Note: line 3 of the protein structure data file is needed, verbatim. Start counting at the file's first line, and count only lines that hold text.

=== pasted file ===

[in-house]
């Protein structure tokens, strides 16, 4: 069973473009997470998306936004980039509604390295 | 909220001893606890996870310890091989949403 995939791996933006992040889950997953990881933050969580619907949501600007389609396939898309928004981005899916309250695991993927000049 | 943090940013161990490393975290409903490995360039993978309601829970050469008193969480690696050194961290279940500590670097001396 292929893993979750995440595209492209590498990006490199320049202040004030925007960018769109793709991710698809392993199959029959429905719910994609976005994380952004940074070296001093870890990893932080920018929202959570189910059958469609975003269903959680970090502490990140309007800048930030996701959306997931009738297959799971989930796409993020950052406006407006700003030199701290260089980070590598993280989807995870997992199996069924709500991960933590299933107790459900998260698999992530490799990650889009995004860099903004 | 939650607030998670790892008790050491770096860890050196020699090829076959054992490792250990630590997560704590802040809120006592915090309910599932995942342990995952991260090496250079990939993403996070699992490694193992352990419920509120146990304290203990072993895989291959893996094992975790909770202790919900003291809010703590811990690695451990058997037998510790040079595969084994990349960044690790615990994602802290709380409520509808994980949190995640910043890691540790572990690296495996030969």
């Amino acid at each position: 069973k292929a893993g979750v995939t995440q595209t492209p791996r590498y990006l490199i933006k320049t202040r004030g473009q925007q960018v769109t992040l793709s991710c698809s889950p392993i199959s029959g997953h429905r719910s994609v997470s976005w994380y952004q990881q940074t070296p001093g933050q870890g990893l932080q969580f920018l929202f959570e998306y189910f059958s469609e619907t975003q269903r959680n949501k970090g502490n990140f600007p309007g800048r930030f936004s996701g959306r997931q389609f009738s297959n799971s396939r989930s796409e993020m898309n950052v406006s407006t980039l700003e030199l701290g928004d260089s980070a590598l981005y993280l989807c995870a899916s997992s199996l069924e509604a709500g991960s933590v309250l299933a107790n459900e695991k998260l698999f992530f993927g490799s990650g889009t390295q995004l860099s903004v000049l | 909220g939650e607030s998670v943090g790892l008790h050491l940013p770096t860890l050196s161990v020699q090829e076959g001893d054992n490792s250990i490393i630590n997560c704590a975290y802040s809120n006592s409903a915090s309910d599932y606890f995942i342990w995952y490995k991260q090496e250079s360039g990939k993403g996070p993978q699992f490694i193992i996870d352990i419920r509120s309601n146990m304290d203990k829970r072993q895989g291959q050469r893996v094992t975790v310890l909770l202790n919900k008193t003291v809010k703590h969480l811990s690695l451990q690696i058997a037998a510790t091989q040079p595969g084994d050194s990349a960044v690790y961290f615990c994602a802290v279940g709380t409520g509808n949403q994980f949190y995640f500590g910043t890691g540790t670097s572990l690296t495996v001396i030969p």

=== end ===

């Amino acid at each position: 069973k292929a893993g979750v995939t995440q595209t492209p791996r590498y990006l490199i933006k320049t202040r004030g473009q925007q960018v769109t992040l793709s991710c698809s889950p392993i199959s029959g997953h429905r719910s994609v997470s976005w994380y952004q990881q940074t070296p001093g933050q870890g990893l932080q969580f920018l929202f959570e998306y189910f059958s469609e619907t975003q269903r959680n949501k970090g502490n990140f600007p309007g800048r930030f936004s996701g959306r997931q389609f009738s297959n799971s396939r989930s796409e993020m898309n950052v406006s407006t980039l700003e030199l701290g928004d260089s980070a590598l981005y993280l989807c995870a899916s997992s199996l069924e509604a709500g991960s933590v309250l299933a107790n459900e695991k998260l698999f992530f993927g490799s990650g889009t390295q995004l860099s903004v000049l | 909220g939650e607030s998670v943090g790892l008790h050491l940013p770096t860890l050196s161990v020699q090829e076959g001893d054992n490792s250990i490393i630590n997560c704590a975290y802040s809120n006592s409903a915090s309910d599932y606890f995942i342990w995952y490995k991260q090496e250079s360039g990939k993403g996070p993978q699992f490694i193992i996870d352990i419920r509120s309601n146990m304290d203990k829970r072993q895989g291959q050469r893996v094992t975790v310890l909770l202790n919900k008193t003291v809010k703590h969480l811990s690695l451990q690696i058997a037998a510790t091989q040079p595969g084994d050194s990349a960044v690790y961290f615990c994602a802290v279940g709380t409520g509808n949403q994980f949190y995640f500590g910043t890691g540790t670097s572990l690296t495996v001396i030969p």